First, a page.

Expecting Again after Postpartum Mental Health Struggles


If you had been around me at all in the last 2.5 years, you would have heard me talk about how DONE having babies we were. While I love being a mom, weirdly enjoy giving birth, and absolutely adore babies, my messy postpartum seasons really did a number on me. With my 3rd, I was not new to struggling with my postpartum mental health.

My first was born undiagnosed with Congenital Heart Defect and required surgery to survive at 5 days old. His entire first year was a blur filled with fear, a million doctors appointments, medications to manage, and figuring out what the difference was between “normal baby stuff” and “heart baby stuff”. Like many first time mamas, I didn’t realize how much I was struggling until I was on the other side around 18 months postpartum.

3 years after my first, we welcomed my daughter. At about 3 months old, I realized I was not okay and reached out for help from a counselor who specialized in perinatal mental health just weeks later. With 3.5 years, boatloads of counseling, EMDR therapy, and lots of introspection and planning, I was READY for my third postpartum season. Between pandemic living, my grandmother’s death, absurd hours my husband was putting in at his job, significant house repairs, and a baby who just did not like to sleep, I was struggling and this is the understatement of the year.

I think that I was more upset because I had a plan. But the crippling postpartum anxiety and depression did not care about my plan. They left me feeling like my baby’s first year was stolen from me and I was a terrible mother to my older kiddos. I had vowed to never put my family through that again and closed the door in my heart to more babies. With time, sleep, more counseling, self reflection, leaning into my faith, and help from other women and my family, I finally began feeling like myself again. I reevaluated our life, made changes and shifts that honored our values, and was excited about this next chapter of life outside the “postpartum haze”.

Obviously from the title of this blog you know that SURPRISE, we’re pregnant with baby number 4. I guess that’s what happens when you don’t make your decision permanent. Once the initial shock wore off, I definitely had a round of big feelings. In the moment of your highest emotions, your biggest fears begin to pour out. Mine sounded like this:
“What if I go right back into that same postpartum dark hole?”
“What if I ask for help and no one comes?”
“What if I can’t do this?”

But here’s the truth, this time will be different. I am not the same woman I was during my last postpartum season. The world is not the same as it was during my last postpartum season. He’s a different baby. I’m a more experienced mom. I have more support and I know to ask for help before I’m desperate for it. I also know that no matter what happens, it is only for a season. 

If you had a baby between 2020-2022 especially if it was your first, IT WAS NOT NORMAL. That was a strike against all of us in the risk factors for postpartum mental health challenges.

Do you know the risk factors for PPD or PPA?

This is straight from the American Psychological Association:
•A change in hormone levels after childbirth
•Previous experience of depression or anxiety
•Family history of depression or mental illness
•Stress involved in caring for a newborn and managing new life changes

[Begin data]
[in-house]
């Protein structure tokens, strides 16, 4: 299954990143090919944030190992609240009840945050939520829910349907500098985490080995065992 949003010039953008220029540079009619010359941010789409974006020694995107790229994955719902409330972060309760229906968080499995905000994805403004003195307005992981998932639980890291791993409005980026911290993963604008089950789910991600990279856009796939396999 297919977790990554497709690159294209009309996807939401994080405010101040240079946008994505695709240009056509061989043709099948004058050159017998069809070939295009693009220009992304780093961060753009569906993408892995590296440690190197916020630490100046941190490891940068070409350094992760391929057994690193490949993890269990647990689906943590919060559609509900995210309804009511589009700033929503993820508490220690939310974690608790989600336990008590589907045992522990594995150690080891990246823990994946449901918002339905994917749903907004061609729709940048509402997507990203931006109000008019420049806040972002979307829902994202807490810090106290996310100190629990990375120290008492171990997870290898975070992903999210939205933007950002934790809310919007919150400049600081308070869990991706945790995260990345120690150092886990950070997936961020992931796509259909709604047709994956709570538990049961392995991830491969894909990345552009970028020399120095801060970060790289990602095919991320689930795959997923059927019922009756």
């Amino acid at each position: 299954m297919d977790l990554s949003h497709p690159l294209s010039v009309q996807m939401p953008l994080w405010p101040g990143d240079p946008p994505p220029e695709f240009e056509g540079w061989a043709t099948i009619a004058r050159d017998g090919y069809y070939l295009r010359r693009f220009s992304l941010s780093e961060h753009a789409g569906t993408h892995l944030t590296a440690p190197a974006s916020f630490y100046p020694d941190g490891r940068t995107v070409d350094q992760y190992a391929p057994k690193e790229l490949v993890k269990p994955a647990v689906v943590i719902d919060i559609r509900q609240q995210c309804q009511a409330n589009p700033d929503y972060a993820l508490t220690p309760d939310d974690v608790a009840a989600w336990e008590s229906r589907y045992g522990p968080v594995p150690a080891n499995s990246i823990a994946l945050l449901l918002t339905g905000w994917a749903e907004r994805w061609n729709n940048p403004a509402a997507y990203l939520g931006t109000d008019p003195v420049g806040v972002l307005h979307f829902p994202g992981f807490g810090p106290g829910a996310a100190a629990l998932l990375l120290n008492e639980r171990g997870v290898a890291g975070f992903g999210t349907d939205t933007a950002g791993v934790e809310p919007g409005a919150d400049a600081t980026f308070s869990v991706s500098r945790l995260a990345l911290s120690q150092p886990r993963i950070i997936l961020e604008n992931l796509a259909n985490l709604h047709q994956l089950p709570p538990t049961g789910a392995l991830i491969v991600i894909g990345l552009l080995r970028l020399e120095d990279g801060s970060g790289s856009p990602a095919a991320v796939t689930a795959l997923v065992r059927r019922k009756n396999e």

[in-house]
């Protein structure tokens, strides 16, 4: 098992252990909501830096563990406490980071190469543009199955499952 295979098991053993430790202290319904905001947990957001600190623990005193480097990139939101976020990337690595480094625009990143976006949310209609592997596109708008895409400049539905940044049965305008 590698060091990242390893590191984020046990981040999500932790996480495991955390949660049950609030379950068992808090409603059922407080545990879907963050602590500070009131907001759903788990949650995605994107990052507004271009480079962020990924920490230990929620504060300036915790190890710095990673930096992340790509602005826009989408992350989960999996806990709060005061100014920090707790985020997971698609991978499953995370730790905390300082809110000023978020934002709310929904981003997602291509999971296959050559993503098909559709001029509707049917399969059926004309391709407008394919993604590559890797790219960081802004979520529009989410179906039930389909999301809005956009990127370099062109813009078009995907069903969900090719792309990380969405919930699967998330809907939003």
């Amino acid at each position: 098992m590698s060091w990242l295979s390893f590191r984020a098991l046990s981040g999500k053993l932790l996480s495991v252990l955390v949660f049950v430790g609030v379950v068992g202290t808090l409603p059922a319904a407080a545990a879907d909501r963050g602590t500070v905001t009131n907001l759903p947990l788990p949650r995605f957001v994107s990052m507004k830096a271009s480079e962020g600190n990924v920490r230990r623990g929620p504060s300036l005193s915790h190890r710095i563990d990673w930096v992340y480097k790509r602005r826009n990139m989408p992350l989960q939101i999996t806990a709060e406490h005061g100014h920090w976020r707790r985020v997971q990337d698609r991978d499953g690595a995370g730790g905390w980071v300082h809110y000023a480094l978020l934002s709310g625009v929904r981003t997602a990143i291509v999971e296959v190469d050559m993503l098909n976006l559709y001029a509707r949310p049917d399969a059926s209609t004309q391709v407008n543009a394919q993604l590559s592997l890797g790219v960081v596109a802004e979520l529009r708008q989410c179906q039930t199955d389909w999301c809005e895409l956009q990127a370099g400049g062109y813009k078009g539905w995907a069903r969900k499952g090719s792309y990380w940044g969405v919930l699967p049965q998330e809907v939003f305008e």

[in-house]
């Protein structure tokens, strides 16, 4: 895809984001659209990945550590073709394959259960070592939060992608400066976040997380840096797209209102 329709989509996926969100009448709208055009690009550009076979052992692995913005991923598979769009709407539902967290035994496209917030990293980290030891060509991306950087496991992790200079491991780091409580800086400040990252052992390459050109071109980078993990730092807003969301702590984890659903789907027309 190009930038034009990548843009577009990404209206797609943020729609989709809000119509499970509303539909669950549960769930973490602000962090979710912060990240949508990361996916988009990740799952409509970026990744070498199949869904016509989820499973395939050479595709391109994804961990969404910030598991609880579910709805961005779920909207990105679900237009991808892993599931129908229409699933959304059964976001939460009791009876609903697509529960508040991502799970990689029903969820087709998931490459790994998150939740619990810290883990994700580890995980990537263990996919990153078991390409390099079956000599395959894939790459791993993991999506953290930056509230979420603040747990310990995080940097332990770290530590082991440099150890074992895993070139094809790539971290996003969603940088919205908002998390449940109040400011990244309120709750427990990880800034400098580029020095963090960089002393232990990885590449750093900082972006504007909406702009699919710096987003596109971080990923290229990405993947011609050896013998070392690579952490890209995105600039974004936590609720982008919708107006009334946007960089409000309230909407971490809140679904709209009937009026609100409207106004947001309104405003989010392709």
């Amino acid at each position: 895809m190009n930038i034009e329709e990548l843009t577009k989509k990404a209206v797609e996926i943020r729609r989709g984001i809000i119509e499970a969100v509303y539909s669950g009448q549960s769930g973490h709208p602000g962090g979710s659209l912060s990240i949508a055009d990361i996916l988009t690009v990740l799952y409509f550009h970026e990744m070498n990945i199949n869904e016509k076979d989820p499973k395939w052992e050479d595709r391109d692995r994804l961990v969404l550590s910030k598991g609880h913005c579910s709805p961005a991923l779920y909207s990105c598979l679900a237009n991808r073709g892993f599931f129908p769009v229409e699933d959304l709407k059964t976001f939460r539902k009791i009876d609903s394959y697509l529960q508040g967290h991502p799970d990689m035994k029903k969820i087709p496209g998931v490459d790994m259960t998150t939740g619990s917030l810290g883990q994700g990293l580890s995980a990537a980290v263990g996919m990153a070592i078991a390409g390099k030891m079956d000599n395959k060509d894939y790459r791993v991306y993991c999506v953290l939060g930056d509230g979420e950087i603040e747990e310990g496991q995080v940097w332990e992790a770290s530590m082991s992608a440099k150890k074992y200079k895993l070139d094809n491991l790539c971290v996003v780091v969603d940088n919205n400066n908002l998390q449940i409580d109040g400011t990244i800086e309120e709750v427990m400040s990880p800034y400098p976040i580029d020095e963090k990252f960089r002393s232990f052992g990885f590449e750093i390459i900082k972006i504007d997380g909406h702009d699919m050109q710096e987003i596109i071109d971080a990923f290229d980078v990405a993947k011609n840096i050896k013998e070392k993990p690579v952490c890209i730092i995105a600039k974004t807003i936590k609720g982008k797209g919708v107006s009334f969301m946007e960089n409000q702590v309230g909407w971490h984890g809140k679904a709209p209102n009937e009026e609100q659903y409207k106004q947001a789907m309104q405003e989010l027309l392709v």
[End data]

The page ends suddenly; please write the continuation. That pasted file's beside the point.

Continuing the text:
•Having a challenging baby who cries more than usual, is hard to comfort, or whose sleep and hunger needs are irregular and hard to predict
•Having a baby with special needs (premature birth, medical complications, illness)
•First-time motherhood, very young motherhood, or older motherhood
•Other emotional stressors, such as the death of a loved one or family problems
•Financial or employment problems
•Isolation and lack of social support

1 in 5 mothers experience postpartum depression or anxiety. Some are even saying after the last 3 years that may be closer to 1 in 2. There are certain things that are outside of your control on this list. There are other things you can control. Being aware of your risk factors and making your partner and/or support network aware of your risk factors during pregnancy is incredibly helpful.

So many times women walk into postpartum thinking “oh that won’t happen to me” or “that won’t happen again”. The real answer is that it could and it might, so why not have open dialogue about preferences that you have, screen yourself regularly, research mental health providers that are available to you, know the different medication or supplements that can help, and have a support group lined up during pregnancy so you aren’t suffering in silence during postpartum. I write from experience. Opening up about your struggle to the right person is also important. Some moms, grandmas, aunts or women in the community have either repressed their pain so deep, written it off as normal, or haven’t struggled in the same way and maybe aren’t the best to reach out to for advice and empathy. We have so many wonderful resources in our community and online. My prayer is for you to find a safe person to share your story with.

While I never pictured myself here again, I can say I’m incredibly grateful. I’m grateful for the opportunity to have a redeeming postpartum experience. That doesn’t mean it won’t be hard and won’t have struggles, but I have the privilege to grow our family, give my son the brother his little heart so badly wanted, and remind myself and all the other mamas around me that postpartum mood disorders don’t have the final say. There is hope. The fog lifts. There is joy to be found even in the mess of it all. This all goes for you too, Mama. It may be hard, it may still be messy. But we will get through it.

With Love,


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